Bay voices to sound at Annapolis concert

Stories: Performers will tell the history of Maryland's estuary.

April 04, 2002|By Jackie Powder | Jackie Powder,SUN STAFF

Popular Annapolis disc jockey Michael A. Buckley set out three years ago to do a weekly radio show on the Chesapeake Bay, but he wasn't interested in talking about water quality tests or the latest government study on the bay's health.

He wanted to tell the stories of people who lived near, worked on and loved the bay- the tugboat captains, backyard environmentalists and crabbers.

The result - "Voices of the Chesapeake Bay" - is nearly 30 hours of interviews, portions of which have been aired on Buckley's "Sunday Brunch" show on WRNR-FM, and two CD compilations.

Tonight, Buckley will showcase some of the musical, artistic and poetic voices he's heard at the second "Voices of the Chesapeake Bay" concert at Rams Head Tavern in Annapolis.

Performers

On the bill are Tom Wisner, also known as the "Bard of the Chesapeake;" the Chesapeake Scenes, a five-member group from Rock Hall, and Them Eastport Oyster Boys, who have been known to bring the house down with a number called "SAV" (submerged aquatic vegetation).

The concert also will celebrate the 100th birthday of the Stanley Norman, a restored skipjack used as an education vessel by the Chesapeake Bay Foundation.

"The concert is an opportunity to celebrate the music of the bay," said Buckley, "and it allows us to add to the canon of music out there, which is really a wonderful thing."

Buckley also hopes to raise money through concert ticket sales to continue his "Voices of the Bay" radio interview series, and transfer the tapes to CDs, work that he does in his home editing studio.

"My goal is to take what has turned into a substantial archive - about 50 interviews and still counting - and get them into regional and educational libraries," said Buckley, 45, who said he's borrowed $5,000 to make ends meet because he's devoting so much time to the project.

Commitment

His commitment to the "Voices" show does not surprise friends and colleagues who have helped him keep it going.

"Mike is about identifying a cause, being it and living it," said Claudia Donegan, tributary team coordinator with the state Department of Natural Resources. She and biologist Robin Jung helped Buckley find subjects and conduct interviews for the first "Voices" series.

"Everyone talks about the bay with a focus on water quality - which is very important - and fish, and natural resources," Donegan said. "But I think what gets missed is some of the human and historical aspects of the bay that sort of connect people to it on different levels beyond the scientific."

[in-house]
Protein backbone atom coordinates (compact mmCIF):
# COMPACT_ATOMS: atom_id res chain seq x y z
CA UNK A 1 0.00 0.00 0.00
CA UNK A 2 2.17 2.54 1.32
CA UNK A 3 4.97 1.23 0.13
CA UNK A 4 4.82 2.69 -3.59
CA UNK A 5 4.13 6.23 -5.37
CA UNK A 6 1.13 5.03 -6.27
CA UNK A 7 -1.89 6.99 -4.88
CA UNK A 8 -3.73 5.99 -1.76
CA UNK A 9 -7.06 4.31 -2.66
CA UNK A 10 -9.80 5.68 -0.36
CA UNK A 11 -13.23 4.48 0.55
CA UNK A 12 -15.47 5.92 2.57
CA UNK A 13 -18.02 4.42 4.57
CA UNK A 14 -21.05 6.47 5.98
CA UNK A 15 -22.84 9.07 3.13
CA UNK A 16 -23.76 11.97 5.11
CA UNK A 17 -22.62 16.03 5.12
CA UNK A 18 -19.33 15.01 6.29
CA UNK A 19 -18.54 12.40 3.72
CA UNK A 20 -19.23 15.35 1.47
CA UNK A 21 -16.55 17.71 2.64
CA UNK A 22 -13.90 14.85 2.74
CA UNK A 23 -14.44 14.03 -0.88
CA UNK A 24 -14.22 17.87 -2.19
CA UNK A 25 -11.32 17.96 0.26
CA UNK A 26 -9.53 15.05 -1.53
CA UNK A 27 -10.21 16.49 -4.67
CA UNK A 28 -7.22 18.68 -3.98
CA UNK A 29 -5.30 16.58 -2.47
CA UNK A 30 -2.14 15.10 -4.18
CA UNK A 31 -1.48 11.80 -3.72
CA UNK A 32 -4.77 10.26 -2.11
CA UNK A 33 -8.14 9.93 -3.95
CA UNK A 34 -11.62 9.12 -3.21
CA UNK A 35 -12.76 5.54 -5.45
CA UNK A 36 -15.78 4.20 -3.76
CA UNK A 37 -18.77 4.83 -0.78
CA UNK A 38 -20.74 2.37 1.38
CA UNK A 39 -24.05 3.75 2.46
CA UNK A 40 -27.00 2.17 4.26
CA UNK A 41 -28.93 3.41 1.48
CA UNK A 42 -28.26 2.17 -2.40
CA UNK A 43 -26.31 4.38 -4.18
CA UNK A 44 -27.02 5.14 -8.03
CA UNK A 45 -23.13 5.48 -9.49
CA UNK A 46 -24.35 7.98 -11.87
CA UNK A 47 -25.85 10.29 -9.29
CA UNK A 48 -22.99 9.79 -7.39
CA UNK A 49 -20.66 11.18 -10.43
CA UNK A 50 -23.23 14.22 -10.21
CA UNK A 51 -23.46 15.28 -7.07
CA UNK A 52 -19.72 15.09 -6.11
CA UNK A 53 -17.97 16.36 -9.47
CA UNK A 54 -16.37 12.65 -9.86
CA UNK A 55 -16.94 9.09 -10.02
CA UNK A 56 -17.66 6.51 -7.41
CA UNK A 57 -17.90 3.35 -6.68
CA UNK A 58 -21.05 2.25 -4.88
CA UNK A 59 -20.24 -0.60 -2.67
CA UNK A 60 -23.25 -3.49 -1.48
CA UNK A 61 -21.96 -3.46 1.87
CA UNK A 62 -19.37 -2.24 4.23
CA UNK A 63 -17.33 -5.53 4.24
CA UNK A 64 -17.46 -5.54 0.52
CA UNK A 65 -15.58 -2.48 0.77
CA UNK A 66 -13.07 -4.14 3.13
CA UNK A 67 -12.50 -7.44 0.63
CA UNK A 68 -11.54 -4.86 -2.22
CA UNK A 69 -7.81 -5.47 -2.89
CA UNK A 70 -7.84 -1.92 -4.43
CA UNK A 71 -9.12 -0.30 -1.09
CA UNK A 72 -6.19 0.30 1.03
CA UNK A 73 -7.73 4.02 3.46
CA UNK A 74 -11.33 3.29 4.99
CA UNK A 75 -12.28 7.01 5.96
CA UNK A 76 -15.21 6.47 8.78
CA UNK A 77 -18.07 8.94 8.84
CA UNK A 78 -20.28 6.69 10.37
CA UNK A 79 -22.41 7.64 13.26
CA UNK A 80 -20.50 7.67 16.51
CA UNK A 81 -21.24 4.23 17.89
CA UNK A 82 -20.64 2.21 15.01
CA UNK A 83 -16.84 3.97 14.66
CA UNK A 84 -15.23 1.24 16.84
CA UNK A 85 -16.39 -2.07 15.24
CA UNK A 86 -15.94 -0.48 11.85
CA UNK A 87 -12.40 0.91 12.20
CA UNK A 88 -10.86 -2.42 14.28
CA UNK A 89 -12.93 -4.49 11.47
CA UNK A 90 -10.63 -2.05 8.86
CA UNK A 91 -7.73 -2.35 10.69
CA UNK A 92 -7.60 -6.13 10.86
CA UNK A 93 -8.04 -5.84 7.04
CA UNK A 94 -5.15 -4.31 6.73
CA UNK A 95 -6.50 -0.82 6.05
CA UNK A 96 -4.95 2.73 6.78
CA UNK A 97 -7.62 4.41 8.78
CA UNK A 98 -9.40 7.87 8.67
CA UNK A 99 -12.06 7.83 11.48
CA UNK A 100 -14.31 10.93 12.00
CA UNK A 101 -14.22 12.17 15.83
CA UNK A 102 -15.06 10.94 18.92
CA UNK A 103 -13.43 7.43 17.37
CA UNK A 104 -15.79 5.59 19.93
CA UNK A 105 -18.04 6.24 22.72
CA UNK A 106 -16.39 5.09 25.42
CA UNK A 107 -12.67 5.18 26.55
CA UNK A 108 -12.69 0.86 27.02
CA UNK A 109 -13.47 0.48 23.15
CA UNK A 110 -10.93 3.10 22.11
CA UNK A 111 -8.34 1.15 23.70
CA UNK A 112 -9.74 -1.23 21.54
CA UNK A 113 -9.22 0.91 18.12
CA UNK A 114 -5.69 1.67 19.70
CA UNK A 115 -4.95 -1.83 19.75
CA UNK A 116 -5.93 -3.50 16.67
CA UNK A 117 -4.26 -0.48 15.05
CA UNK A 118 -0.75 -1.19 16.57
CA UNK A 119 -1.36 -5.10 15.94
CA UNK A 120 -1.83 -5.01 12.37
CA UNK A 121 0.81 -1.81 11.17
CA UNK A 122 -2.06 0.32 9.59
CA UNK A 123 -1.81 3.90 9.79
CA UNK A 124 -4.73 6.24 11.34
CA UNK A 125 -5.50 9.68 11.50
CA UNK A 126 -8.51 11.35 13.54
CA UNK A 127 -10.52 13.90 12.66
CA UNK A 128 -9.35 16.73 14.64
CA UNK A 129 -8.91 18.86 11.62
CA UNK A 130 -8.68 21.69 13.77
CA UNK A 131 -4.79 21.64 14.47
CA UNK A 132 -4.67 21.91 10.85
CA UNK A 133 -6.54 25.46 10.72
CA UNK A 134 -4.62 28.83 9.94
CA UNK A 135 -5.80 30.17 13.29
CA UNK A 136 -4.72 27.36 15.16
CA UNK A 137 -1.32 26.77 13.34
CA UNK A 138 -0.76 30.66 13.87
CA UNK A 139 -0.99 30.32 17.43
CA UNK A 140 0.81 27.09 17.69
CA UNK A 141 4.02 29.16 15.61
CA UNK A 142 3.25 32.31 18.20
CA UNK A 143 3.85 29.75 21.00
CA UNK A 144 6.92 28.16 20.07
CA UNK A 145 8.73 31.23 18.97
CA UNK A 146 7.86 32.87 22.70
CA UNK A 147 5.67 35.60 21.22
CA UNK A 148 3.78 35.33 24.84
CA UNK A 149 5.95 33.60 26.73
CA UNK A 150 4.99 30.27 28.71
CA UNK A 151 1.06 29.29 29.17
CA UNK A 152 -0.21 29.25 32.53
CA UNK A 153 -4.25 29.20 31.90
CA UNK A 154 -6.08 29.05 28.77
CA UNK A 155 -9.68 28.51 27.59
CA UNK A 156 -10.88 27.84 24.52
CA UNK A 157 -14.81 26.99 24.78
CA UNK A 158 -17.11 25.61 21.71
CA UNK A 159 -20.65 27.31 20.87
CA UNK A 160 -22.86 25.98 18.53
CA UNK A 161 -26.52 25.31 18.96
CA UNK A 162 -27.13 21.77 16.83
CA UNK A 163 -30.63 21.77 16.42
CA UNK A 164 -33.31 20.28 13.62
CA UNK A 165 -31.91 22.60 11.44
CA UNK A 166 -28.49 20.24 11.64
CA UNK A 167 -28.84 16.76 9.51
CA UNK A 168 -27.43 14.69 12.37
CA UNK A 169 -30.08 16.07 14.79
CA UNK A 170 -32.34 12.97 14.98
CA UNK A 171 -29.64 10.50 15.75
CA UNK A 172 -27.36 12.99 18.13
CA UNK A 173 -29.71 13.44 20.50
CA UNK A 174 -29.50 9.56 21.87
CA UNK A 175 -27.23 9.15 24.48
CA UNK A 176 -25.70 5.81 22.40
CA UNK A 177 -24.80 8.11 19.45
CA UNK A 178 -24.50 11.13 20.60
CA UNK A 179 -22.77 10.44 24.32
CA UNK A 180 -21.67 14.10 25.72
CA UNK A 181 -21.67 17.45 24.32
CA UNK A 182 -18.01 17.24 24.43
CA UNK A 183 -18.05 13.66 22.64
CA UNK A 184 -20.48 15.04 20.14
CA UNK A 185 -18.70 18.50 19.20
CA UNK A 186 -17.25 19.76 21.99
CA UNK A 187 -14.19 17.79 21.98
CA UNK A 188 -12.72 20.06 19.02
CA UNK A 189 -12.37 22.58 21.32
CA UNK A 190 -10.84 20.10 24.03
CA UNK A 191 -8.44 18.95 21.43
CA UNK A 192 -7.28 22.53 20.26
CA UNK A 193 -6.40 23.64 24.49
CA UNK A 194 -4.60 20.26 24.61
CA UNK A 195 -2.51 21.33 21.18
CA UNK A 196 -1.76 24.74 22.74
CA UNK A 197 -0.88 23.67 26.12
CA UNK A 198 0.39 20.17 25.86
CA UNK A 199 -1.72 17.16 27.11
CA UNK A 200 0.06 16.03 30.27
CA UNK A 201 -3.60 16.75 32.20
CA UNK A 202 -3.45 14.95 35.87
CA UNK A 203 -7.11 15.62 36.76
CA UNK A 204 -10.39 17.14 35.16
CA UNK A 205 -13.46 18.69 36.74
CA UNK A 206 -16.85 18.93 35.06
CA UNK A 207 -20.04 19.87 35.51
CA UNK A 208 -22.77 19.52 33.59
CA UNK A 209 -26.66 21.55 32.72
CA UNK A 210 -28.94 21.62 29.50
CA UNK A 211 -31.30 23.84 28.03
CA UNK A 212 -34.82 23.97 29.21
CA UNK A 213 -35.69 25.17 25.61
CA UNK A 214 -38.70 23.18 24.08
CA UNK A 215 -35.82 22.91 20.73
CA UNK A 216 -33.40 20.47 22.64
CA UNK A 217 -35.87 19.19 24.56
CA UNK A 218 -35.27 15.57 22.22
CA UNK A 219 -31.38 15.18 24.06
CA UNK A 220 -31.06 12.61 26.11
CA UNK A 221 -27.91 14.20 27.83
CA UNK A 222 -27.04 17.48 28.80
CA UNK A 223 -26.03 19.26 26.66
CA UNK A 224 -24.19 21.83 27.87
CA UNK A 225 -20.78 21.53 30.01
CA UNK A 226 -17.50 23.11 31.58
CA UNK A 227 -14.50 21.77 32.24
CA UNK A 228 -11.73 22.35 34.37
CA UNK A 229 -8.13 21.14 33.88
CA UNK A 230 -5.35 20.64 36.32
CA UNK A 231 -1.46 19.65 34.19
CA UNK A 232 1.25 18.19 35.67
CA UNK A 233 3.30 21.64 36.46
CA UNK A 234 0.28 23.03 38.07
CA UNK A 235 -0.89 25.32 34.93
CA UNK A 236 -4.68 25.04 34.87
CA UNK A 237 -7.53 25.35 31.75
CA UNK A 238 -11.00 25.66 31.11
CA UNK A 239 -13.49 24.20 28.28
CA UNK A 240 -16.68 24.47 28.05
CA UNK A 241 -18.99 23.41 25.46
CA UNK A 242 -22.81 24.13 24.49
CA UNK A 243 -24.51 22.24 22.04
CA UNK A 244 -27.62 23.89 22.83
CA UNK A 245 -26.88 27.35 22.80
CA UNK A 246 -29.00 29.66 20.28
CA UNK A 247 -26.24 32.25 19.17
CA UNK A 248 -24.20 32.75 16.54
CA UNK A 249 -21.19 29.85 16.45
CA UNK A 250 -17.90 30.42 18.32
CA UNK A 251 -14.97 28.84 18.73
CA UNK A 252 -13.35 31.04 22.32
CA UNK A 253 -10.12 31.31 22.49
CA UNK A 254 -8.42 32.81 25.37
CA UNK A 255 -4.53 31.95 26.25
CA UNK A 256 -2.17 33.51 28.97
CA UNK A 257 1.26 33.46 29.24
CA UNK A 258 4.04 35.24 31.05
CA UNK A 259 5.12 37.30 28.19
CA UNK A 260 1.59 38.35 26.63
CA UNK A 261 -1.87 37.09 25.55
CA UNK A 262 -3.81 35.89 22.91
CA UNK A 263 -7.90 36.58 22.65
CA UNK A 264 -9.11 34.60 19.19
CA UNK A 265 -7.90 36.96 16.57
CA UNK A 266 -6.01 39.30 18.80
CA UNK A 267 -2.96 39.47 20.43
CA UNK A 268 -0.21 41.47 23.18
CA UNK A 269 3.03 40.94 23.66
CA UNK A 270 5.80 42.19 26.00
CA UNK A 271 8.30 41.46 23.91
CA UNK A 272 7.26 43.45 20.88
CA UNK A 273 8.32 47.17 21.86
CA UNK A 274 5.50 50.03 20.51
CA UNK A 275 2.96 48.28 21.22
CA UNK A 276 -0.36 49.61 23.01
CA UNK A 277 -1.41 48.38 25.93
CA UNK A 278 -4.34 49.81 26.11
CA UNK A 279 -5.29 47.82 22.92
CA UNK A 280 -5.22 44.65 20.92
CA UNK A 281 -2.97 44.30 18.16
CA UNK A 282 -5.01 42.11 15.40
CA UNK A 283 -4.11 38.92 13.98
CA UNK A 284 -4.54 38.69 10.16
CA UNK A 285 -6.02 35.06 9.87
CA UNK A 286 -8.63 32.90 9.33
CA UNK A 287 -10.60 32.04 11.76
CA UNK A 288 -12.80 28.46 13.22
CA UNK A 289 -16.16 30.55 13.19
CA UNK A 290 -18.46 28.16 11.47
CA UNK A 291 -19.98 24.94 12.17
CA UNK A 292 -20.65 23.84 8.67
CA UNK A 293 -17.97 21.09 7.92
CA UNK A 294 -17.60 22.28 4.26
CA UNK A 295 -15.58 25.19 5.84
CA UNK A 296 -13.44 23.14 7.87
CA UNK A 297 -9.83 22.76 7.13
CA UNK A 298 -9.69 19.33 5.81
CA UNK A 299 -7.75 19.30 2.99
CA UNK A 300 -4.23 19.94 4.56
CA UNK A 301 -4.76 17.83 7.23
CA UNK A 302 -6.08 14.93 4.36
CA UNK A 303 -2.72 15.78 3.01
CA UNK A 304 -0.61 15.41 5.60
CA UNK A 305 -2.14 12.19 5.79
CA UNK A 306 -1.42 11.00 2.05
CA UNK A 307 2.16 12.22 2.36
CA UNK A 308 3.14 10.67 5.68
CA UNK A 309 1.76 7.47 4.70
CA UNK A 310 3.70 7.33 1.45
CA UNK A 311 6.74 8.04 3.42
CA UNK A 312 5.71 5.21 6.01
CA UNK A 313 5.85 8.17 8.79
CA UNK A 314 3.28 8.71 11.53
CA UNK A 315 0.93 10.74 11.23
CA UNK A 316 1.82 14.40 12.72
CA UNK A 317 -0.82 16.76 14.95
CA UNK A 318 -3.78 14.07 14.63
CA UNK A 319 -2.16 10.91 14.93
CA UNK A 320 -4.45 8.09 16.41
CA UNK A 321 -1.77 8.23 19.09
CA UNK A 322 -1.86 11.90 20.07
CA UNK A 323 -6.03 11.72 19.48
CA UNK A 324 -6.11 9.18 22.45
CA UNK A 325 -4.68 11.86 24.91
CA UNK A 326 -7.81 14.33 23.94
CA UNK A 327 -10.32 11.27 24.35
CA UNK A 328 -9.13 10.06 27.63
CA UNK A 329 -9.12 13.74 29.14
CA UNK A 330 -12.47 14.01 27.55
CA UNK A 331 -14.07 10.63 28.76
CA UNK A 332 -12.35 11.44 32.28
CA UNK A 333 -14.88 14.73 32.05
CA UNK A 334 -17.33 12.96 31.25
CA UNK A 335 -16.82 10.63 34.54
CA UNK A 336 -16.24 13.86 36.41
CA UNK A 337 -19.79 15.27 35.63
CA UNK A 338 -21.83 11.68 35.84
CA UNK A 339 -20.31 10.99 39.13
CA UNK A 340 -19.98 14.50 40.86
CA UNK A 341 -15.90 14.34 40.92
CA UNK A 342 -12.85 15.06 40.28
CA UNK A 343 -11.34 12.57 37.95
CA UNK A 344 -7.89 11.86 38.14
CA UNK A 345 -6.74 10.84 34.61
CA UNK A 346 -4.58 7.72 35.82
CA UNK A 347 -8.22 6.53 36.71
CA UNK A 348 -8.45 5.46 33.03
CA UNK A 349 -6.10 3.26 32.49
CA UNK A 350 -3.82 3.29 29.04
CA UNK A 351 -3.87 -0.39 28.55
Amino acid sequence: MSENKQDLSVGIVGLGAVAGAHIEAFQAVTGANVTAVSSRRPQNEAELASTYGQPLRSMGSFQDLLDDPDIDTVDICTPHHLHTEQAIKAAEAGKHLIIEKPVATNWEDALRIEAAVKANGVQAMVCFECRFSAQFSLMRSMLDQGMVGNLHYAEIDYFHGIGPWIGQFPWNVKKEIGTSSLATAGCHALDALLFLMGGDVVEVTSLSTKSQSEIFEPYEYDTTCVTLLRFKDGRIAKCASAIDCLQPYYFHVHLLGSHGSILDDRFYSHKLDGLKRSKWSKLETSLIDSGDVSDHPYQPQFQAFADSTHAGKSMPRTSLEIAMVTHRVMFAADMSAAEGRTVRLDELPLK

Topics in the most recent "Voices" interview series, which concluded last month, included, "Citizens in Action for the Watershed," "Annapolis Sailing," "Wooden Boat Restoration," "Native Americans of Maryland and the Riverkeepers," and "Songs of the Chesapeake."

"The show has a nice balance," Donegan said. "It doesn't point fingers, it never said the bay is dying. It just draws out the human community that's been woven into the bay."

Buckley became captivated by the Chesapeake seven years ago when he moved to Annapolis after a peripatetic existence that took him to Philadelphia, Berkeley, Calif., New York and across Europe, working as a lighting technician, theater producer, curator and arts administrator.

"When I came across Route 50 and the scenic Severn River Bridge," Buckley recalled, "for the first time in my life after traveling all those years, I felt like I was at home and I still feel like that every time I cross over that bridge.

"There's something about this place, with the water all around, it's a magical place," he said.

Buckley made his home in a "little red house" on a bluff overlooking the Severn River, frequently kayaking into the nooks and crannies of area waters.

In 1999, Buckley began the first 10-week series of Voices with an hourlong interview on his three-hour "Sunday Brunch" radio show. The show took a hiatus until late last year when Buckley returned with eight weeks of interviews. Last month, he completed a five-week series.

The interviews air in three seven-minute segments each hour, so as not to alienate WRNR's devoted music listeners.

Bogs and seahorses

"We talk bogs and sailing, canoes, kayaking, seahorses," Buckley said. "It allows you to see the place you live in through fresh eyes. The whole idea of a sense of place, and lifelong learning are the driving forces behind the idea of this program."

Buckley doesn't envision continuing the "Voices" project beyond five years, enough time - he hopes - to place the CD interview collections in school and public libraries. The Key School in Annapolis and Salisbury University have the $100 10-CD set in their collections. He completed a two-CD set, which will sell for $20.

Buckley's looking forward to tonight's concert and hearing Chesapeake legend and bluesman Earl White - the 80-something former first mate of the Stanley Norman, and an educator on the vessel - debut a song about the skipjack. Singer Ronnie Dove is scheduled to close the show with his composition, "Save the Bay."

"I'm hoping he'll come up there in rhinestones or his Robert Goulet tuxedo and really lay it on thick," he said. "It's a very special moment. That's all I'll say about it."

The Voices of the Chesapeake Bay concert will be held at 7:30 p.m. at Rams Head Tavern, 33 West St. in Annapolis. Tickets are $22. Information: 410-268-4545.

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